Children’s drawings were the starting point for Danish-Italian design duo Gam plus Fratesi’s Antropomorfo chairs.
“These pieces are about the spontaneous, worry-free language of children,” says partner Stine Gam. “We wanted to see if you could translate this spontaneous language into 3D design.”
Resisting the temptation of using bright colours and more obvious children’s materials such as plastic or rubber, the duo played with the conventions of restrained Scandinavian design. “We didn’t want to be completely childish – that’s why we chose a very serious and rigorous tradition,” says Gam. “It makes our chairs stronger if they are not all about playing.”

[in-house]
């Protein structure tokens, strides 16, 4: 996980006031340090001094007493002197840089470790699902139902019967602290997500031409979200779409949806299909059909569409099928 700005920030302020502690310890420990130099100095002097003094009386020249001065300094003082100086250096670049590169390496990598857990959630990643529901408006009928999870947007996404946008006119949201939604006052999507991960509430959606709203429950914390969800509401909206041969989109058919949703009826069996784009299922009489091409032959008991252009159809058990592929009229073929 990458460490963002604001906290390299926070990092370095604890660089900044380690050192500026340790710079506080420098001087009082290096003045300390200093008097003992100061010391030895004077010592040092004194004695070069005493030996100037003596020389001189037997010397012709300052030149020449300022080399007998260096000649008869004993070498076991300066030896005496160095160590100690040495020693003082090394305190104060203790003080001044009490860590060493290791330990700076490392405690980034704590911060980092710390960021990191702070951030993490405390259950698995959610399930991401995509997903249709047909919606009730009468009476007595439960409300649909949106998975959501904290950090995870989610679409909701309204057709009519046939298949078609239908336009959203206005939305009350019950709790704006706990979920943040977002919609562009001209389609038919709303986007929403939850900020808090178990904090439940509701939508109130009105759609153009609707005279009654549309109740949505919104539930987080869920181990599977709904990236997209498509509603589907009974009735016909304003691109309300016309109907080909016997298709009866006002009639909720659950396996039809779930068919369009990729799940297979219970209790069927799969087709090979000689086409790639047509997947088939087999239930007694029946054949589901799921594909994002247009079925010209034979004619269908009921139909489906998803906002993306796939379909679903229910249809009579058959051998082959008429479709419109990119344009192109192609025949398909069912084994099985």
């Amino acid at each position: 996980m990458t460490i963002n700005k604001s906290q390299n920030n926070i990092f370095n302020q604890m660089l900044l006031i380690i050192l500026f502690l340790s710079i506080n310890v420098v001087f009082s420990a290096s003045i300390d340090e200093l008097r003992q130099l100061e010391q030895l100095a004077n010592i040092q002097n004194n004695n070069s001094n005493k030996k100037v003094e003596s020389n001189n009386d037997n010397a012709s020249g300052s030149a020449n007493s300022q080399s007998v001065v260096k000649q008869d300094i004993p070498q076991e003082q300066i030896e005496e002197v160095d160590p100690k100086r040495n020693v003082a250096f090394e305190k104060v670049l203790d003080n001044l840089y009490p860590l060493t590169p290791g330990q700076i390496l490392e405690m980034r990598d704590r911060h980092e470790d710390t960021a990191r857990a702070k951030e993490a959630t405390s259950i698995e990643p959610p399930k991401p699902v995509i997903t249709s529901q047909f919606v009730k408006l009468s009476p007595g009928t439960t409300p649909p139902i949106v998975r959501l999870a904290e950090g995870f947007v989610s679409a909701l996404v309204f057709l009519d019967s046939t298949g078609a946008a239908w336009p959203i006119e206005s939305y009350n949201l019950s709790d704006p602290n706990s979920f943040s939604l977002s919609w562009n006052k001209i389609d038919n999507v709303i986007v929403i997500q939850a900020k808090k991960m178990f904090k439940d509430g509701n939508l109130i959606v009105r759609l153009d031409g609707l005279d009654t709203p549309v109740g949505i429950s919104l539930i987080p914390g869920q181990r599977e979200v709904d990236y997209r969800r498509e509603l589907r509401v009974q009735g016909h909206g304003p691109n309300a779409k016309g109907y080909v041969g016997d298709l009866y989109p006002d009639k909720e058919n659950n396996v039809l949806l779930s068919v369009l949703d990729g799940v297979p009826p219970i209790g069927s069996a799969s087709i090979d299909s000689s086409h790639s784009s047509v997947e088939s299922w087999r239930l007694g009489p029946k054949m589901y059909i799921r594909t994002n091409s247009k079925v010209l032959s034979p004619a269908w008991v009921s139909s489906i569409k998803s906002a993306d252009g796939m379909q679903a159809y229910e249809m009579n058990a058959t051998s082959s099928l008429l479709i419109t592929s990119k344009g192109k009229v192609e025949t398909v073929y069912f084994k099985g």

The use of wood, leather, rope and felt reference designers from the Danish canon such as Hans Wegner and Finn Juhl. “It is important to know the old masters, but we believe in giving tradition a new angle.”
Despite the cartoonish proportions, the detailing is extremely precise. The small buttons embedded in the oversize backrests are intended to bring an element of anthropomorphism, registering perhaps subliminally as faces. “People’s first reaction is usually a smile, the sign of recognition,” says Gam.
Produced by Swedish company Swedese, Antropomorfo will be launched in February at the Stockholm furniture fair.